2) Set the ISO as low as possible. On some cameras it'll be 200, on others 100, on others 50. Just go as low as you can. Mamba! *does a little jig*
3) Now this is where advantages of SLRs come in. Depending on your camera, you have 3 different ways of taking HDR acceptable photos.
  1. Manually adjust exposure
  2. Take a series of bracketed photos
  3. Take a single RAW photo
(3.1) On Nikon dSLRs, there's a button right next to the shutter release that has a +/- on it. I think its labeled the same on Canons as well. Hold that down. With the scroll wheel things, you can then manually adjust exposure. Remember, keep the camera on a tripod!!

(3.2) My old Nikon D50 used to have this feature, but i think they nicked it in the D40. Basically, some cameras will have this, some wont. If yours has it, play with it, its pretty neat. Basically what it does is takes a certain # of pictures at various Exposures. On mine, I can set it to take 3,5,7, or 9 photos at exposures of +/- 1.00, .5, or .33. For HDR, what we're most interested is -2, 0, +2. So, use the 5 shots at EV spacing of 1. (we'll get -2, -1, 0, 1, 2... then just discard -1, 1 as they wont' contribute anything to the HDR image.)

And here's the joys of auto bracketing for you all to enjoy:
http://www.youtube.com/watch?v=uyJAifRisNk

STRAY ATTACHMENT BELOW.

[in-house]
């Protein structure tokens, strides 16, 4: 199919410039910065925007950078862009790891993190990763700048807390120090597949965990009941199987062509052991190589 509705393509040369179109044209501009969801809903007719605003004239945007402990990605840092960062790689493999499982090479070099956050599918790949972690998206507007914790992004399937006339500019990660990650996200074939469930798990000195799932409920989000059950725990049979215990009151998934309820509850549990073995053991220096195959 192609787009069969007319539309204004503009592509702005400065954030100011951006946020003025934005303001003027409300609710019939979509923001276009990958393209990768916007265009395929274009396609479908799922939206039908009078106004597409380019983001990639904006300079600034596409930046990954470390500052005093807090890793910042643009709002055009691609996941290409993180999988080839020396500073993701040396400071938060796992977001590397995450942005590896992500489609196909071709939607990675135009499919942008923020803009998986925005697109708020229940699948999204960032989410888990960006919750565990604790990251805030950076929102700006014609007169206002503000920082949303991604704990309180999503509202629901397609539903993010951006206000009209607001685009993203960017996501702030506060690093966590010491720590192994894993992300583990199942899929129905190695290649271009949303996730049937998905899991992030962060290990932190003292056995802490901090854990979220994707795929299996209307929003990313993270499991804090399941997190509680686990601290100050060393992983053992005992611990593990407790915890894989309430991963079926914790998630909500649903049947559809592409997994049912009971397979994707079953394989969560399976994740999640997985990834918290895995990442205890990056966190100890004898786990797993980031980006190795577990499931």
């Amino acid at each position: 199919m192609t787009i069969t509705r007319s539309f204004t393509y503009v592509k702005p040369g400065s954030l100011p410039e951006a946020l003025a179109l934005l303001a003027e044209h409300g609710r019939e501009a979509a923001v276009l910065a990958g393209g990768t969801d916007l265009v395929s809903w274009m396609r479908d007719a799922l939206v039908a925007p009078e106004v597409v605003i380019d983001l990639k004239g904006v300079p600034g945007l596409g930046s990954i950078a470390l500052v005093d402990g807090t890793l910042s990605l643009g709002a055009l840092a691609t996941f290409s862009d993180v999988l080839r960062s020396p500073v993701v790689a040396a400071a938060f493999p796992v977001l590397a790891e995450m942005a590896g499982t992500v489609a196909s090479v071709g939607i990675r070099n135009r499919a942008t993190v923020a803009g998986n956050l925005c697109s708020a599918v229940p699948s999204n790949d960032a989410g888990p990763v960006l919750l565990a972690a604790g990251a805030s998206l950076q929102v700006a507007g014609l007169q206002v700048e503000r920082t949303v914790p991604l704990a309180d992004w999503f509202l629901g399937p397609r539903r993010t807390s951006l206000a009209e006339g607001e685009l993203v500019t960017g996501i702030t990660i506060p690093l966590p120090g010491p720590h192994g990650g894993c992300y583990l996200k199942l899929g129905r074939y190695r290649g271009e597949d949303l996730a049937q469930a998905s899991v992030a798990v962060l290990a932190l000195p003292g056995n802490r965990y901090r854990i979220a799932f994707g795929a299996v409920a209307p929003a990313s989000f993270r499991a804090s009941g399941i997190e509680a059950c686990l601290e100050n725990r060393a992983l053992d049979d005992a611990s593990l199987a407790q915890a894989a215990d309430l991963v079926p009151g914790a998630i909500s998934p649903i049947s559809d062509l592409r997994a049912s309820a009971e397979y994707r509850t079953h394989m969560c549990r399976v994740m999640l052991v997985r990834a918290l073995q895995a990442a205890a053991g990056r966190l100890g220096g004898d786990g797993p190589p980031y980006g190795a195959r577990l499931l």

(3.3) Take one shot in RAW. Nothing special to do on the camera, just shoot a single RAW photo.




*** Thats it for getting hardware set up and actually taking the photo. Next post will be about using the software to get the desired HDR output ***
 

speed

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#2
HDR Tutorial - Part 2

SOFTWARE
You will NEED Photmatix.

Photoshop is optional, you can use it for touch ups, resizing, etc.. however for that I use my favorite program ever, Adobe Lightroom.



HOW TO USE IT
**IF YOU TOOK 1 RAW CAPTURE: You can either load that file directly into Photomatix, which sometimes gives good results, but the better way would be to open it up in lightroom or photoshop, and create 3 individual .jpg files from the RAW. Mind you, this still won't have as much information as shots taken at different exposures, but if you're photographing something moving, this is pretty much your only option.
[thumb]http://www.timduganphotography.com/other/HDRtutorial/lightroom.jpg[/thumb]

If you have an older computer, I also recommend resizing the photos.. photomatix loves to gobble up CPU.


Ok, now onto photomatix:
1) Open the program and go to HDR -> Generate. yes, the splash screen says to load them into the program first. I see no real reason to do this, as doing this brings up a screen to load your images.
[thumb]http://www.timduganphotography.com/other/HDRtutorial/photomatix1.jpg[/thumb]

2)Select your 3-5 images all at different exposures
[thumb]http://www.timduganphotography.com/other/HDRtutorial/photomatix2.jpg[/thumb]

3)Specify the EV Spacing. By default, Photomatix gets the reading from each photo's EXIF info. However, sometimes this is off. In my doddlings with HDR, I've noticed that if you input incorrect values, it drastically alters the image. If you feel like getting squirrely, try it and see what it does.
[thumb]http://www.timduganphotography.com/other/HDRtutorial/photomatix3.jpg[/thumb]

4)Uncheck align source images. If you weren't a retard, and put the camera on a tripod, you'd have no need to do this. Sometimes when checked it caused my program to crash, so i uncheck it always. Leave everything else to default.